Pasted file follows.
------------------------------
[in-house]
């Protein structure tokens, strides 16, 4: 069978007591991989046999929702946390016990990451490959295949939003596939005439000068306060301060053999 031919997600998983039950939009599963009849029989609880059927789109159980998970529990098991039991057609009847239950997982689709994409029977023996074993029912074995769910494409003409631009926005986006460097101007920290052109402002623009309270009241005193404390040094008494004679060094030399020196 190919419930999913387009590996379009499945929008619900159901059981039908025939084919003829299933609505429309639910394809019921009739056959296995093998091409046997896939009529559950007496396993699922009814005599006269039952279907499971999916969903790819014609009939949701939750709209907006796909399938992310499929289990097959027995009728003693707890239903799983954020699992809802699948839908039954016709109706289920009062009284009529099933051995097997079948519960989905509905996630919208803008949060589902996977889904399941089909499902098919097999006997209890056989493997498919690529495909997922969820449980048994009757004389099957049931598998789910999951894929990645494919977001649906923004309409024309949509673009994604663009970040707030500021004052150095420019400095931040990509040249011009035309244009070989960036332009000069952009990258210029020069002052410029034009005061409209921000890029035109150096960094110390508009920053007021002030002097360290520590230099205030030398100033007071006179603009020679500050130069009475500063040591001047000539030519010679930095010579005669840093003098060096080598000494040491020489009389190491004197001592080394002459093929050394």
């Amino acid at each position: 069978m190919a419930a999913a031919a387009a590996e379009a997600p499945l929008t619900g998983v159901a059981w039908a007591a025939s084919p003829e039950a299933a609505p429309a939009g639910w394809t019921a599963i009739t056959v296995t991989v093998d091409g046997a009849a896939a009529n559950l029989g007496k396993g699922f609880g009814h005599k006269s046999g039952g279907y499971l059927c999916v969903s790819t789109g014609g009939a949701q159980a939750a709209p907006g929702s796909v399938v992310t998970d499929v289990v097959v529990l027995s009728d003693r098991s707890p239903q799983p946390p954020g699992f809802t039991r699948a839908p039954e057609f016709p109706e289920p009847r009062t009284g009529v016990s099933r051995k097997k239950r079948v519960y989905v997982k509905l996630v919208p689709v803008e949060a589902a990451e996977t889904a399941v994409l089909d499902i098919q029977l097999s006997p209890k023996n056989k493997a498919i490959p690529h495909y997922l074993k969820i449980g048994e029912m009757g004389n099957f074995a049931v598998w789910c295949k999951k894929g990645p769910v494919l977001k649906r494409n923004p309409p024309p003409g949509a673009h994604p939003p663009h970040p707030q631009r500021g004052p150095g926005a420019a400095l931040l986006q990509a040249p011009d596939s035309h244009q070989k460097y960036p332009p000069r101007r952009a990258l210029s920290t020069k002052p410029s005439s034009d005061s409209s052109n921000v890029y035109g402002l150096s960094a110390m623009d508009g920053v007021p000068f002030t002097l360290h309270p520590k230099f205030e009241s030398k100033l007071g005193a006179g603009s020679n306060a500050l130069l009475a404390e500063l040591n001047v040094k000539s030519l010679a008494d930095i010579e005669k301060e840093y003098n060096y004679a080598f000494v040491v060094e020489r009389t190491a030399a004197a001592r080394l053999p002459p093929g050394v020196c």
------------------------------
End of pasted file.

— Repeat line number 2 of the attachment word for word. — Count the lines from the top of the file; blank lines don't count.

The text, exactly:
């Protein structure tokens, strides 16, 4: 069978007591991989046999929702946390016990990451490959295949939003596939005439000068306060301060053999 031919997600998983039950939009599963009849029989609880059927789109159980998970529990098991039991057609009847239950997982689709994409029977023996074993029912074995769910494409003409631009926005986006460097101007920290052109402002623009309270009241005193404390040094008494004679060094030399020196 190919419930999913387009590996379009499945929008619900159901059981039908025939084919003829299933609505429309639910394809019921009739056959296995093998091409046997896939009529559950007496396993699922009814005599006269039952279907499971999916969903790819014609009939949701939750709209907006796909399938992310499929289990097959027995009728003693707890239903799983954020699992809802699948839908039954016709109706289920009062009284009529099933051995097997079948519960989905509905996630919208803008949060589902996977889904399941089909499902098919097999006997209890056989493997498919690529495909997922969820449980048994009757004389099957049931598998789910999951894929990645494919977001649906923004309409024309949509673009994604663009970040707030500021004052150095420019400095931040990509040249011009035309244009070989960036332009000069952009990258210029020069002052410029034009005061409209921000890029035109150096960094110390508009920053007021002030002097360290520590230099205030030398100033007071006179603009020679500050130069009475500063040591001047000539030519010679930095010579005669840093003098060096080598000494040491020489009389190491004197001592080394002459093929050394």